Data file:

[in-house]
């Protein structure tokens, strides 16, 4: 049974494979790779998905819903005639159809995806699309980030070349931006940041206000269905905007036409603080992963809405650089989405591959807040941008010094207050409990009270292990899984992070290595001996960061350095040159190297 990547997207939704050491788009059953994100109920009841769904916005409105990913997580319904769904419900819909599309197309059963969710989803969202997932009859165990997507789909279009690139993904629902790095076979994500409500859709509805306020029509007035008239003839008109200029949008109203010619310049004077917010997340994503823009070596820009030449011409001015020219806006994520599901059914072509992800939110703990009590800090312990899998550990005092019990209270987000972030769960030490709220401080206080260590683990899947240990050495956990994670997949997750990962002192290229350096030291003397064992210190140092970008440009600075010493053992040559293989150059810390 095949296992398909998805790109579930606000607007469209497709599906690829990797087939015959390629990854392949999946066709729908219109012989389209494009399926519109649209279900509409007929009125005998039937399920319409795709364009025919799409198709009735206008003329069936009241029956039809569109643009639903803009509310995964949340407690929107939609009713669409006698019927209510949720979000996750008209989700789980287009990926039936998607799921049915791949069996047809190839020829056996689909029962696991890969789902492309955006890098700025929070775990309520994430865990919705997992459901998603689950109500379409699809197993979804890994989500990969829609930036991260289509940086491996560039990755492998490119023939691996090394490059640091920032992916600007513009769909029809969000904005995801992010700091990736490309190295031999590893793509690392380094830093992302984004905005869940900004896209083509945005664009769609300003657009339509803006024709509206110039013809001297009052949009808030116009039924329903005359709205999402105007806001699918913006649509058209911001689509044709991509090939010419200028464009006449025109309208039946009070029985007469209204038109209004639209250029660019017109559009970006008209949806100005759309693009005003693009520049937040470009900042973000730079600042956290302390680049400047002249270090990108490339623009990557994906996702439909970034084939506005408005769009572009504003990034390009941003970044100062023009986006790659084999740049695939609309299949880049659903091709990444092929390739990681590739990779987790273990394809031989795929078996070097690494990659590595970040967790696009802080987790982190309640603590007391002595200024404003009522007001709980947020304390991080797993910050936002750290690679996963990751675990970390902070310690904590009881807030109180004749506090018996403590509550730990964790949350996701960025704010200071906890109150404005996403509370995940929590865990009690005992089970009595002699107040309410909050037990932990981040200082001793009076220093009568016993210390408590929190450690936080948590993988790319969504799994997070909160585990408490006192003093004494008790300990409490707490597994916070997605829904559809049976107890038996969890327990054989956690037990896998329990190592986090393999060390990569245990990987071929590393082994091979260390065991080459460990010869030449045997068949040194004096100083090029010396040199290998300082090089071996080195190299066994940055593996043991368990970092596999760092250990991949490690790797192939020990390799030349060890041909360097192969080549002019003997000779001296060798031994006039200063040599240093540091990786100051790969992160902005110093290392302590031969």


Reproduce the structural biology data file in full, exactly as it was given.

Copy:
[in-house]
């Protein structure tokens, strides 16, 4: 049974494979790779998905819903005639159809995806699309980030070349931006940041206000269905905007036409603080992963809405650089989405591959807040941008010094207050409990009270292990899984992070290595001996960061350095040159190297 990547997207939704050491788009059953994100109920009841769904916005409105990913997580319904769904419900819909599309197309059963969710989803969202997932009859165990997507789909279009690139993904629902790095076979994500409500859709509805306020029509007035008239003839008109200029949008109203010619310049004077917010997340994503823009070596820009030449011409001015020219806006994520599901059914072509992800939110703990009590800090312990899998550990005092019990209270987000972030769960030490709220401080206080260590683990899947240990050495956990994670997949997750990962002192290229350096030291003397064992210190140092970008440009600075010493053992040559293989150059810390 095949296992398909998805790109579930606000607007469209497709599906690829990797087939015959390629990854392949999946066709729908219109012989389209494009399926519109649209279900509409007929009125005998039937399920319409795709364009025919799409198709009735206008003329069936009241029956039809569109643009639903803009509310995964949340407690929107939609009713669409006698019927209510949720979000996750008209989700789980287009990926039936998607799921049915791949069996047809190839020829056996689909029962696991890969789902492309955006890098700025929070775990309520994430865990919705997992459901998603689950109500379409699809197993979804890994989500990969829609930036991260289509940086491996560039990755492998490119023939691996090394490059640091920032992916600007513009769909029809969000904005995801992010700091990736490309190295031999590893793509690392380094830093992302984004905005869940900004896209083509945005664009769609300003657009339509803006024709509206110039013809001297009052949009808030116009039924329903005359709205999402105007806001699918913006649509058209911001689509044709991509090939010419200028464009006449025109309208039946009070029985007469209204038109209004639209250029660019017109559009970006008209949806100005759309693009005003693009520049937040470009900042973000730079600042956290302390680049400047002249270090990108490339623009990557994906996702439909970034084939506005408005769009572009504003990034390009941003970044100062023009986006790659084999740049695939609309299949880049659903091709990444092929390739990681590739990779987790273990394809031989795929078996070097690494990659590595970040967790696009802080987790982190309640603590007391002595200024404003009522007001709980947020304390991080797993910050936002750290690679996963990751675990970390902070310690904590009881807030109180004749506090018996403590509550730990964790949350996701960025704010200071906890109150404005996403509370995940929590865990009690005992089970009595002699107040309410909050037990932990981040200082001793009076220093009568016993210390408590929190450690936080948590993988790319969504799994997070909160585990408490006192003093004494008790300990409490707490597994916070997605829904559809049976107890038996969890327990054989956690037990896998329990190592986090393999060390990569245990990987071929590393082994091979260390065991080459460990010869030449045997068949040194004096100083090029010396040199290998300082090089071996080195190299066994940055593996043991368990970092596999760092250990991949490690790797192939020990390799030349060890041909360097192969080549002019003997000779001296060798031994006039200063040599240093540091990786100051790969992160902005110093290392302590031969």